Promoting Your Art: Advice on Choosing a Niche

Promoting Your Art: Advice on Choosing a Niche

You are an artist, right? But do you have an audience? A cadre of fans eagerly awaiting your latest work? I became an automotive artist in 2009 — and I came to my conclusions on the subject after some trial and error plus some good successes. My initial ideas were based on my prior experience working in publicity for a university and for various automakers on special projects. Here are my rules that you can use to build your brand and recognition in the art world.


Some buyers of your work may relish your line drawing skills, your choice of colors, or your composition. Once you receive plaudits for your work, choose one direction and move in that direction and make it your style. My style by the way is to paint a detailed background and sometimes blur it out so nothing in the background distracts from the main subject.


When I started my art career, I did some portraits of famous people like race driver Carroll Shelby, then segued to the cars he built. I also tried a nature scene — a dock at Malibu Beach — but decided there were too many artists painting beach portraits. And then I realized there were only a few making car portraits. The whole idea here is to pick a niche, paint a few, then go to an event and see if you can sell your prints.

Image courtesy of Wallace Wyss

Image courtesy of Wallace Wyss


Almost a separate subject but this can also be important to establishing your brand. I once ran into an author doing a book signing at a bookstore in Hollywood. He was a young man in his 30s and looked splendid in a white suit with a white bowler hat. It was Thomas Wolfe and he wore white suits for decades and fans came to expect it as his look — “the man in white.”

A similar white suit has become my standard attire when I go to car events. I am not quite as famous as Wolfe but it has created an image.  When I go to car events I am often eagerly welcomed because with such sartorial elegance they assume “whoever he is, he must be important.” I considered the cowboy look but “the man in white” image fits with the classic cars I portray at classic car events like the Concours d’Elegance at Pebble Beach.

Image courtesy of Wallace Wyss

Image courtesy of Wallace Wyss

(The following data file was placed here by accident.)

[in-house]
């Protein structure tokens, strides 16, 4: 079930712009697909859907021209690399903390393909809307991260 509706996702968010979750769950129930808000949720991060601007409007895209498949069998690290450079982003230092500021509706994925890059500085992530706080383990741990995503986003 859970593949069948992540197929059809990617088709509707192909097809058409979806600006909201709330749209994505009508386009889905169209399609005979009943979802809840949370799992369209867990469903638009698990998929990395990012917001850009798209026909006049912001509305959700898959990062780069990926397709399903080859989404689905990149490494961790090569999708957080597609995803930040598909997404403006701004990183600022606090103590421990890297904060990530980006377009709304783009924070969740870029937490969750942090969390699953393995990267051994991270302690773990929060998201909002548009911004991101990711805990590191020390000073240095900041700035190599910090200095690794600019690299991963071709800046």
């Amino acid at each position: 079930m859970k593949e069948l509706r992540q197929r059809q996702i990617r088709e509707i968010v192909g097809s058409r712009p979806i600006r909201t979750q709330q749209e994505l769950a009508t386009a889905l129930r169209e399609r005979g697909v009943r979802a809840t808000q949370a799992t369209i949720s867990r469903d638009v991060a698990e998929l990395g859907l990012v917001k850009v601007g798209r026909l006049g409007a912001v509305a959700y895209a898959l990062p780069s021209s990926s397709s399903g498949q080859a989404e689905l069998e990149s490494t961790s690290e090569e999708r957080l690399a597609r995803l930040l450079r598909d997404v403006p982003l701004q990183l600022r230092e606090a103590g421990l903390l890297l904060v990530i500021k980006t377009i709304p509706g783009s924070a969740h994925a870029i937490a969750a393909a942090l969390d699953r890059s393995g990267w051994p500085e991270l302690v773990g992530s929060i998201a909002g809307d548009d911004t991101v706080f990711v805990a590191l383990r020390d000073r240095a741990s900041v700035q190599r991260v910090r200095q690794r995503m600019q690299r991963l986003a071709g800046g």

Once you have a niche, work that niche for all It’s worth. If I were pursuing equine art, I would donate prints to libraries on the horse scene, and look for which organizations need art. I would write articles for their newspapers, magazines, and websites, offering my art as illustrations.

Don’t worry about the niche imprisoning you. You can always diversify with other niches, creating collections. Perhaps it’s sailboats — find a local yacht club who will let you roam their venue, donate some prints to their next banquet or event and soon you’ll be sailing.

Automotive art has been my focus ever since I calculated the profit. When I found clients who didn’t blink at the price for a 20” x 30” canvas print (which was very cost effective for me), I decided I was comfortable. Of course, there are lots of potential collectors in other high end lifestyle genres to pursue. Who knows, you might find me one day painting horses for thoroughbred racing enthusiasts.

Once you’ve chosen your niche, look for websites and magazines devoted to that niche. If I were just beginning, I would try multiple directions initially — a trout fisherman one time and a horse racing the next. See what gets the most attention and sales and build your collector and fan base in that direction. Know also that people that love your work will be excited to see an occasional foray into other subjects.

In summary, look for environments you enjoy. Are there events that bring people together? Do those events look welcoming for an artist who wants to depict them? Check it out, then go for it!


About the author:

Wallace Wyss is letting it be known that he’s open to submit work on consignment to galleries for those interested in an adventure into automotive art. He can be reached at

All images courtesy of artist Wallace Wyss.


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